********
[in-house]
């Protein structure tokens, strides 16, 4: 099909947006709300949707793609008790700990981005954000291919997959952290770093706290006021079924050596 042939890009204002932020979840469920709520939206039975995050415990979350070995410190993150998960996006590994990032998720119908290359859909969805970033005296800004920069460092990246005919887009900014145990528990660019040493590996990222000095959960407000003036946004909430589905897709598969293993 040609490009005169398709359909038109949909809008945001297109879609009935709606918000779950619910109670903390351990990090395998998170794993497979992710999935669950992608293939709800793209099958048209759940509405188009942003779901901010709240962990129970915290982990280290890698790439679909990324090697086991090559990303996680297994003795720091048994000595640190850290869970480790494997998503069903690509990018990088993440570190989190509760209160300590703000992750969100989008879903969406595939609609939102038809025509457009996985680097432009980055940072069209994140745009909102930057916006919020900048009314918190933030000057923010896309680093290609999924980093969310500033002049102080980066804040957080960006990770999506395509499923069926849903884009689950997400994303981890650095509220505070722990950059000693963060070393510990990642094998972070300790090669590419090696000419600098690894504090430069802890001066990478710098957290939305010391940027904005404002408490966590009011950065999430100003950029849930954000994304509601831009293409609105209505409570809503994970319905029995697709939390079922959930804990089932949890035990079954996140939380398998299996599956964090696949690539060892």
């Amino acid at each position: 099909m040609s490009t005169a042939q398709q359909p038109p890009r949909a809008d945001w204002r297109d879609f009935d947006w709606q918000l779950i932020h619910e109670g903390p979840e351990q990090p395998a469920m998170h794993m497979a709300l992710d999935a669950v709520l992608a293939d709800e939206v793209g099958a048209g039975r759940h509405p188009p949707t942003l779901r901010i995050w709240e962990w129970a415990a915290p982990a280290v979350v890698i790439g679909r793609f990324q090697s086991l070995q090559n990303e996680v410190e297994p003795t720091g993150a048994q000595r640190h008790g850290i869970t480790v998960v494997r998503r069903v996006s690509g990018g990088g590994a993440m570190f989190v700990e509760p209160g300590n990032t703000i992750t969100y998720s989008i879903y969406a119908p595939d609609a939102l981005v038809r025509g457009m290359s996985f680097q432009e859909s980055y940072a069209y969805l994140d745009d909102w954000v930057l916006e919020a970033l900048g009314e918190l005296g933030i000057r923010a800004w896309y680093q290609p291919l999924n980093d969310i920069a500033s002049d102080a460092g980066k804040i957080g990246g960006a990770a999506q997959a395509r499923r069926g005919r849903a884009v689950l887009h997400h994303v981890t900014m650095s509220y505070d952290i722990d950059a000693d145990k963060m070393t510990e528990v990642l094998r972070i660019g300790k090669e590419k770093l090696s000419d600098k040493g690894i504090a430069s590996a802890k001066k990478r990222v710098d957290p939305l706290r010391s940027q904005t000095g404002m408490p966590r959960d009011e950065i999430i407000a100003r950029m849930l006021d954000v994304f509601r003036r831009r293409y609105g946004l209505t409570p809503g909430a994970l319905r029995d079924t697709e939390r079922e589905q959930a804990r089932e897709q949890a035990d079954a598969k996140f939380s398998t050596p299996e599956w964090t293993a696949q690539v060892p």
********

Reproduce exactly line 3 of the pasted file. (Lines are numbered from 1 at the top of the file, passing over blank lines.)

């Amino acid at each position: 099909m040609s490009t005169a042939q398709q359909p038109p890009r949909a809008d945001w204002r297109d879609f009935d947006w709606q918000l779950i932020h619910e109670g903390p979840e351990q990090p395998a469920m998170h794993m497979a709300l992710d999935a669950v709520l992608a293939d709800e939206v793209g099958a048209g039975r759940h509405p188009p949707t942003l779901r901010i995050w709240e962990w129970a415990a915290p982990a280290v979350v890698i790439g679909r793609f990324q090697s086991l070995q090559n990303e996680v410190e297994p003795t720091g993150a048994q000595r640190h008790g850290i869970t480790v998960v494997r998503r069903v996006s690509g990018g990088g590994a993440m570190f989190v700990e509760p209160g300590n990032t703000i992750t969100y998720s989008i879903y969406a119908p595939d609609a939102l981005v038809r025509g457009m290359s996985f680097q432009e859909s980055y940072a069209y969805l994140d745009d909102w954000v930057l916006e919020a970033l900048g009314e918190l005296g933030i000057r923010a800004w896309y680093q290609p291919l999924n980093d969310i920069a500033s002049d102080a460092g980066k804040i957080g990246g960006a990770a999506q997959a395509r499923r069926g005919r849903a884009v689950l887009h997400h994303v981890t900014m650095s509220y505070d952290i722990d950059a000693d145990k963060m070393t510990e528990v990642l094998r972070i660019g300790k090669e590419k770093l090696s000419d600098k040493g690894i504090a430069s590996a802890k001066k990478r990222v710098d957290p939305l706290r010391s940027q904005t000095g404002m408490p966590r959960d009011e950065i999430i407000a100003r950029m849930l006021d954000v994304f509601r003036r831009r293409y609105g946004l209505t409570p809503g909430a994970l319905r029995d079924t697709e939390r079922e589905q959930a804990r089932e897709q949890a035990d079954a598969k996140f939380s398998t050596p299996e599956w964090t293993a696949q690539v060892p």